While it’s known that some kids aren’t big fans of vegetables, a new study suggests that such dietary preferences could be formed before they’re even born.
Fetuses get a more “smiling face” in the womb when exposed to the taste of carrots eaten by their mother and a “weepier expression” when exposed to kale, according to a study published in the journal Psychological Science.
“We decided to do this study to understand more about the fetus’s abilities to taste and smell in the womb,” said lead researcher Beyza Ustun, a postgraduate researcher in the Fetal and Neonatal Research Laboratory at Durham University in the UK.
Fetuses reacted with a “laughter face” when they were exposed to carrot and reacted with a “cry face” when exposed to kale.
— Beyza Ustun (@BeyzaStnn) September 22, 2022
While some studies have shown that babies can taste and smell in utero, using evidence after birth, “our research is the first to show direct evidence of fetal responses to tastes in utero,” Ustun added.
“The findings show that fetuses during the last 3 months of pregnancy are mature enough to distinguish the different tastes conveyed by the mother’s diet.”
The study looked at the healthy fetuses of 100 women aged between 18 and 40 who were between 32 and 36 weeks’ gestation in North East England.
The 35 women entered an experimental group that consumed an organic kale capsule, 35 entered a group that took a carrot capsule, and 30 entered a control group that was not exposed to either flavor.
The participants were asked not to consume any food or flavored drink one hour before the ultrasound. The mothers also didn’t eat or drink anything containing carrot or cabbage on the day of the ultrasound to make sure it wouldn’t affect the results.
While the taste of carrot may be described as “sweet” by adults, kale was chosen because it conveys more bitterness to infants than other green vegetables such as spinach, broccoli or asparagus, according to the study.
After waiting 20 minutes after consumption, the women underwent 4D ultrasounds, which were compared with 2D images of the fetuses.
Lip corner pulling, which indicates a smile or laugh, was significantly higher in the carrot group compared to the kale group and the control group. While movements such as raising the upper lip, dropping the lower lip, pressing the lips and a combination of these – indicating a crying face – were much more common in the cabbage group than in the other groups.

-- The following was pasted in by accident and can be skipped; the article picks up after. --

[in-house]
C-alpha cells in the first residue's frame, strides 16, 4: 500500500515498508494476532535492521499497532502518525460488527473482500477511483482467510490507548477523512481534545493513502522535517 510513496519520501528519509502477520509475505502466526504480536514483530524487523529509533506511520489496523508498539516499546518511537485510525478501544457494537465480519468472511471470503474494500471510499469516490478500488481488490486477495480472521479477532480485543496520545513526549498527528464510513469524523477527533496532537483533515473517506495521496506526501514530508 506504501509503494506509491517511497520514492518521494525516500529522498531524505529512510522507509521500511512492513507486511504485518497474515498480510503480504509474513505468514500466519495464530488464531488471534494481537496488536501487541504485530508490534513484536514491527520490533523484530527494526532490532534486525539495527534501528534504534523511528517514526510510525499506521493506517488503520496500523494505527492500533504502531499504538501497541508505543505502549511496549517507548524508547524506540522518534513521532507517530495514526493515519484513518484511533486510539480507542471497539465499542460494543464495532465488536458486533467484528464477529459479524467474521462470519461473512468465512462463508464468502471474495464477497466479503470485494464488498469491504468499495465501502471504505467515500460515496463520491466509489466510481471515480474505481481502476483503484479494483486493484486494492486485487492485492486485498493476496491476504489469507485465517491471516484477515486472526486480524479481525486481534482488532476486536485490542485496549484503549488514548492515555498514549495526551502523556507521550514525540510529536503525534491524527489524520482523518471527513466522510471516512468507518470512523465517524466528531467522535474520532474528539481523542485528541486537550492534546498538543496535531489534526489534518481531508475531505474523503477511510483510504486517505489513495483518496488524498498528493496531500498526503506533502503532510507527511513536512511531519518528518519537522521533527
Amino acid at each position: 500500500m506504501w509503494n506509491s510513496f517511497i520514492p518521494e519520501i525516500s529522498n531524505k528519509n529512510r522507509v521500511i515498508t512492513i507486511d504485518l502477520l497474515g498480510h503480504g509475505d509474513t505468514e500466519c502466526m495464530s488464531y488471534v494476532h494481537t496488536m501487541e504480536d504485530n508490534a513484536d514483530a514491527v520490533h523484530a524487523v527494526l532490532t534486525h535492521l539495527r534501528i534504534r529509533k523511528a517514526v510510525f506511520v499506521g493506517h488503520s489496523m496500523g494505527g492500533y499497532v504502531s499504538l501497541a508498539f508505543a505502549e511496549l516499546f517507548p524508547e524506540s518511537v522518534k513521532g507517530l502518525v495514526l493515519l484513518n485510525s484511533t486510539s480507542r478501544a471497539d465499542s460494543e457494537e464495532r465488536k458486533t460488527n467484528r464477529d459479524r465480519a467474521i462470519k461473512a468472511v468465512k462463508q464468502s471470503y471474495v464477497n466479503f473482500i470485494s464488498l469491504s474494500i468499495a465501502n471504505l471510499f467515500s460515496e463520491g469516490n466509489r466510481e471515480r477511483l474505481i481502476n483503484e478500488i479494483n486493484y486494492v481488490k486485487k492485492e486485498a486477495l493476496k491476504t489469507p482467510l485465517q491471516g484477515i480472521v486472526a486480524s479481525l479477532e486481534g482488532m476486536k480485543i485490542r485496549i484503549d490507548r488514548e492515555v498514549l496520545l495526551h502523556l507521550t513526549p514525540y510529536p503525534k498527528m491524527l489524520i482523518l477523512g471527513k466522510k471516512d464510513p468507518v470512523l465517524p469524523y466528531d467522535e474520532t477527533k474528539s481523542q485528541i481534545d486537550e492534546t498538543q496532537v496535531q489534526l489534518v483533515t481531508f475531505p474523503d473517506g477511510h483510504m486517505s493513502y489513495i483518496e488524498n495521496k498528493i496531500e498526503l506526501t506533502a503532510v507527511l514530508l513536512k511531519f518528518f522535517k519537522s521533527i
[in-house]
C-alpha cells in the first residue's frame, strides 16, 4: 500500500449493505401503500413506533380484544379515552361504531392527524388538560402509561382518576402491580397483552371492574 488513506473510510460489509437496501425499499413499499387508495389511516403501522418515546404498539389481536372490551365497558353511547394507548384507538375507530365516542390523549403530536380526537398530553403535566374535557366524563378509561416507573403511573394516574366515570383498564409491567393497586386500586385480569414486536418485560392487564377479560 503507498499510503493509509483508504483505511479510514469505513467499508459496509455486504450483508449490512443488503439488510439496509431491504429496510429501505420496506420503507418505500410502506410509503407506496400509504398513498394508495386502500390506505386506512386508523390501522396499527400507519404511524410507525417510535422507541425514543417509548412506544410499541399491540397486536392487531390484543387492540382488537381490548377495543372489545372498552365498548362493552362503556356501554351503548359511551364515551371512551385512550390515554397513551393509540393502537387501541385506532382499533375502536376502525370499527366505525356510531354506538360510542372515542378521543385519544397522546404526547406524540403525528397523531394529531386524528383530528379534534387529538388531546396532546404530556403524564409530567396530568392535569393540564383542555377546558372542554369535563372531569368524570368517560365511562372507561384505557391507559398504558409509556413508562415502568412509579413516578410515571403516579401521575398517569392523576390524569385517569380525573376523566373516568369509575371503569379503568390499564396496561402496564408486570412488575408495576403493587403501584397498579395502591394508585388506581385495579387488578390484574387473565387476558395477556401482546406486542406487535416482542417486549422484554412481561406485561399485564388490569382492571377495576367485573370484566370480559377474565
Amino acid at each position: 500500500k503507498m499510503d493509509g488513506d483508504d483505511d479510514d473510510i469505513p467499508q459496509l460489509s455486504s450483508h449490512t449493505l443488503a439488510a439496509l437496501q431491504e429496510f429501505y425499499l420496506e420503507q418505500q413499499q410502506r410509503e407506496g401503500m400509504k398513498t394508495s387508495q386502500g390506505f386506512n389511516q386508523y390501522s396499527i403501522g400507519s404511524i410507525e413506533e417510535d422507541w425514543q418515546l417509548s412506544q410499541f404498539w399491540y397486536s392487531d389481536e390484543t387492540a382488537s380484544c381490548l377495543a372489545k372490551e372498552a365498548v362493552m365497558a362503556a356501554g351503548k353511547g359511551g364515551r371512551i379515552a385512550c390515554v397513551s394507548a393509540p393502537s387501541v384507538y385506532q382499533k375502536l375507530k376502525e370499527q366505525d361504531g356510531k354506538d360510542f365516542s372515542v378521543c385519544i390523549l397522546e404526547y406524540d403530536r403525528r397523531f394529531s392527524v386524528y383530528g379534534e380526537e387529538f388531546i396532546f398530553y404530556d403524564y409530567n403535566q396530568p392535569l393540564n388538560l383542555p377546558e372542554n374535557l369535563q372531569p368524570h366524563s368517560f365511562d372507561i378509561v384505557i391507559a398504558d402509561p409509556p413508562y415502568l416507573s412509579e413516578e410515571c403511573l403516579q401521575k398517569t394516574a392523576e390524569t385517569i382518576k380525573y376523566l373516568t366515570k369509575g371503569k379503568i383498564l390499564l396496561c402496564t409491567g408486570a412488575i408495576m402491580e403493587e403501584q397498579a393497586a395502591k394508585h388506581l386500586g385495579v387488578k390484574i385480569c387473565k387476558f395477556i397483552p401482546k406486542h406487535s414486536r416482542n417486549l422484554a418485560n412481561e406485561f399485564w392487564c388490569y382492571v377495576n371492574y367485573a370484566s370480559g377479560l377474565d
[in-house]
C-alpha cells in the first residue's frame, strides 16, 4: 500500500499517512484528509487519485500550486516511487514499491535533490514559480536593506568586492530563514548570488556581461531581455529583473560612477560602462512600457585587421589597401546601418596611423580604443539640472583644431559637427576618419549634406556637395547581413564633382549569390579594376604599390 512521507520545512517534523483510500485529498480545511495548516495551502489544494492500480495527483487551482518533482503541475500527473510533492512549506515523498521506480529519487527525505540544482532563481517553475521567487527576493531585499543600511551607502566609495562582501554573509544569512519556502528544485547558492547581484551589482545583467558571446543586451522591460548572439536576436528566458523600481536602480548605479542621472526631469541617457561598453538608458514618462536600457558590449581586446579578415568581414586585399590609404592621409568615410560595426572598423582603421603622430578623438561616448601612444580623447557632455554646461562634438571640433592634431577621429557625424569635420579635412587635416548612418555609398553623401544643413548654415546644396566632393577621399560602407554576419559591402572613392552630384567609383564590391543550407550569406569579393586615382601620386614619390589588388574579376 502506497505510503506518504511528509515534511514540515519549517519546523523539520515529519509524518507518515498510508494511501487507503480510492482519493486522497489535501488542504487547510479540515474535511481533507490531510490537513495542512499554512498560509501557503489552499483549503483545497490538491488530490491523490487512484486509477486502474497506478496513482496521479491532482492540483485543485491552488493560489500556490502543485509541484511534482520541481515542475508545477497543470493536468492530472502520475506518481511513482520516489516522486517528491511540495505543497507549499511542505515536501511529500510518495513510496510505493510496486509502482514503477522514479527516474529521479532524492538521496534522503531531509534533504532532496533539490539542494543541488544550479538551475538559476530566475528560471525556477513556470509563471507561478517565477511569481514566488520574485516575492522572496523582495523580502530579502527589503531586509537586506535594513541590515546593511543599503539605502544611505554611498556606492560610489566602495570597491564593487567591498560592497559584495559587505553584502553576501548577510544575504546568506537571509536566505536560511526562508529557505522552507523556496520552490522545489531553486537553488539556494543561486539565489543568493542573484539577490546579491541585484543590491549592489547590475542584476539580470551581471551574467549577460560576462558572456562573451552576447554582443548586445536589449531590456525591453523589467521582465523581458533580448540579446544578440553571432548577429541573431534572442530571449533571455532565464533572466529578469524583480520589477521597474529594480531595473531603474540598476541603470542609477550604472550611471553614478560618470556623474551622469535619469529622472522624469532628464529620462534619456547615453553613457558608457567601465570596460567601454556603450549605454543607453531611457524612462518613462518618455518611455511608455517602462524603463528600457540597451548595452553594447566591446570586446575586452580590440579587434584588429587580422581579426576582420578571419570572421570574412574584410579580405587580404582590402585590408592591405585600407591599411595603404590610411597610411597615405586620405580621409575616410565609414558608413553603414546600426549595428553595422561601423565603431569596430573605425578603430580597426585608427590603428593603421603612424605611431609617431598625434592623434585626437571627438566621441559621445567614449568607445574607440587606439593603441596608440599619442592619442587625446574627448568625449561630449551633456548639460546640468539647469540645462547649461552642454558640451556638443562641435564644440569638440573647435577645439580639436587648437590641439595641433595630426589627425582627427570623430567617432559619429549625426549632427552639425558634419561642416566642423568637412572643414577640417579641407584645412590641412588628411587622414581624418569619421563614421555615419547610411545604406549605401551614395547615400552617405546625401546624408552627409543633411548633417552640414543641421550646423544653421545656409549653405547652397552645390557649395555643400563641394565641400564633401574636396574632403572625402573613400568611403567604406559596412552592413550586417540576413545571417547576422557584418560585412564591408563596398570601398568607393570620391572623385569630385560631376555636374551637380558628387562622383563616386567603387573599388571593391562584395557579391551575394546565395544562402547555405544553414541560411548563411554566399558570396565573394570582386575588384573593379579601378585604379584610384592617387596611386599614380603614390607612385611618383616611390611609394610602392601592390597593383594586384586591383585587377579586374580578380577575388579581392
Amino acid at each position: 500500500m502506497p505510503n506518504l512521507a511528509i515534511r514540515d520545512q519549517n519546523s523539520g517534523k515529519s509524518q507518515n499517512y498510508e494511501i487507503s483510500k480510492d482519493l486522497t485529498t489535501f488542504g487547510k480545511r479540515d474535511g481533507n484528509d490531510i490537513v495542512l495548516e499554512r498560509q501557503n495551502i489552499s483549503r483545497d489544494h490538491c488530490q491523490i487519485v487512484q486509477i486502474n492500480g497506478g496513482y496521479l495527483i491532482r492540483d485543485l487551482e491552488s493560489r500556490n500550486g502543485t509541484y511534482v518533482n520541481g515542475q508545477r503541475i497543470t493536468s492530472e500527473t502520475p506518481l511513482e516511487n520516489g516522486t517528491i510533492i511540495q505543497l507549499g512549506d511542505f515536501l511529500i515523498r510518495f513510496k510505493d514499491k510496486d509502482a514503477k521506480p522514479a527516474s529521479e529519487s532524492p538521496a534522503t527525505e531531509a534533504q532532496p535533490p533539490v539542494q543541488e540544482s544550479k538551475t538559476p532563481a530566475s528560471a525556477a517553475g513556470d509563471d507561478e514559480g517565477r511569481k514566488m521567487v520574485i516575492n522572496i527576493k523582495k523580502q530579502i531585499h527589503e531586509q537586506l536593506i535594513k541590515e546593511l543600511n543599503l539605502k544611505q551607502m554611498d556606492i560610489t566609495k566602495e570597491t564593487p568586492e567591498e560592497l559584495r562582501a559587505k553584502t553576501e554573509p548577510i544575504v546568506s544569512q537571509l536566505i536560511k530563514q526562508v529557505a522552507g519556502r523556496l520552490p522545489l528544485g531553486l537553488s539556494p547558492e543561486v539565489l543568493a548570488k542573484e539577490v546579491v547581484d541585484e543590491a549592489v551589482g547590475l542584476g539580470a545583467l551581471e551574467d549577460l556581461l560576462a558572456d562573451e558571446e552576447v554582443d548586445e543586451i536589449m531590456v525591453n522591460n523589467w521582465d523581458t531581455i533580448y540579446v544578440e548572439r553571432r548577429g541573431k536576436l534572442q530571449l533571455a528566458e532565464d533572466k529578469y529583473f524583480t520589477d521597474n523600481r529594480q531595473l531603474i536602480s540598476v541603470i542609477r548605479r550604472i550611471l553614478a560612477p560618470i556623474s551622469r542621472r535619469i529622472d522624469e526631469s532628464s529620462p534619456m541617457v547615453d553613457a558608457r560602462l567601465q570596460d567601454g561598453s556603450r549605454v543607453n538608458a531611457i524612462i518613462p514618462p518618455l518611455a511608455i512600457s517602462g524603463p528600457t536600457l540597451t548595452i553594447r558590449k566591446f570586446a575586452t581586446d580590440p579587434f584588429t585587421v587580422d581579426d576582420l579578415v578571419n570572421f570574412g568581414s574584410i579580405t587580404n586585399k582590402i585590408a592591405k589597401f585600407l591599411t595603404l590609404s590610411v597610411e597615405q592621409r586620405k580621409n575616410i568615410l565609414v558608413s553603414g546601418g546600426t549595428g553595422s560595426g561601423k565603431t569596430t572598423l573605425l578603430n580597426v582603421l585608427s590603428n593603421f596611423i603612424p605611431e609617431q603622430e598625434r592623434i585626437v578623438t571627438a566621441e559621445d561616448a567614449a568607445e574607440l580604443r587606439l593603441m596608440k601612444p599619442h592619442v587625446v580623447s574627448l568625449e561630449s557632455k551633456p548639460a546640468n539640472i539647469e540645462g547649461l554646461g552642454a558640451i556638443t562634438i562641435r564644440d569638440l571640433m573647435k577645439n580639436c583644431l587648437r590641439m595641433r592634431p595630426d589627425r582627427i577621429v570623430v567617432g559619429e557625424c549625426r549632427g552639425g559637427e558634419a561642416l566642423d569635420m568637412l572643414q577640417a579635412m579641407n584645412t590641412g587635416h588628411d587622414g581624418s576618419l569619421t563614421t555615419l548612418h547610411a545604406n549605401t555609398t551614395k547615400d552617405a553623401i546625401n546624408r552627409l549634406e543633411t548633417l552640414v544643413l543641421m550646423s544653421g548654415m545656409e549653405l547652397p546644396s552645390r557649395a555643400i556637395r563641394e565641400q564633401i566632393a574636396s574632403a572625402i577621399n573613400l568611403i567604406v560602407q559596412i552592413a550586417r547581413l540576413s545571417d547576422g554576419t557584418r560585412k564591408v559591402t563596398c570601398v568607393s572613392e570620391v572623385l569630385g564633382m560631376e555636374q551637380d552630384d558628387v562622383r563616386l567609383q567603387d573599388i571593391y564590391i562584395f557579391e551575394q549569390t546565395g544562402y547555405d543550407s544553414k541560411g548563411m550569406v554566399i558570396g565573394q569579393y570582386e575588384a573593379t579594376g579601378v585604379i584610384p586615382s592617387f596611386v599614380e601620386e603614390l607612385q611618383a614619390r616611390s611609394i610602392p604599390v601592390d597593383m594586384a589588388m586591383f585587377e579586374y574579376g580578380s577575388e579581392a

Keen on carrot, not so keen on kale…
This is the 1st direct evidence that fetuses react differently to various tastes & smells in the womb 👉 https://t.co/13UKS7IjVM pic.twitter.com/xAqXGDqxQl
— Durham University (@durham_uni) September 22, 2022
“By now, we all know the importance of healthy eating for children. There are many healthy vegetables, unfortunately with a bitter taste, which is usually not attractive to children,” said Ustun. He added that the study suggests that “we could change their preferences for such foods before they are even born by manipulating the mother’s diet during pregnancy.”
“We know that a healthy diet during pregnancy is vital for the health of children. And our data can help to understand that adjusting the mother’s diet can promote healthy eating habits in children,” he added.
Improved imaging technology
Advances in technology have enabled better images of the faces of fetuses in the womb, according to Professor Nadja Reissland, head of the Fetal and Neonatal Research Laboratory at Durham University. Reissland, who oversaw the research, developed the Fetal Observable Movement System (FMOS), with which the 4D images were coded.
“As technology evolves, ultrasound imaging is getting better and more accurate,” he told CNN, adding that this “allows us to encode fetal facial movements frame-by-frame in detail and over time.”
The researchers have now started a follow-up study with the same babies after birth to see if the tastes they experienced in the womb affect their acceptance of different foods during childhood.
It should be noted that all the women who participated in the study were white and British.
“Further research needs to be conducted with pregnant women from different cultural backgrounds,” said Ustun. “For example, I come from Turkey and in my culture, we like to eat bitter foods. It would be very interesting to see how Turkish babies would react to bitter tastes.”
He added that “genetic differences in taste sensitivity may have an effect on fetal responses to bitter and non-bitter tastes.”
With information from CNN
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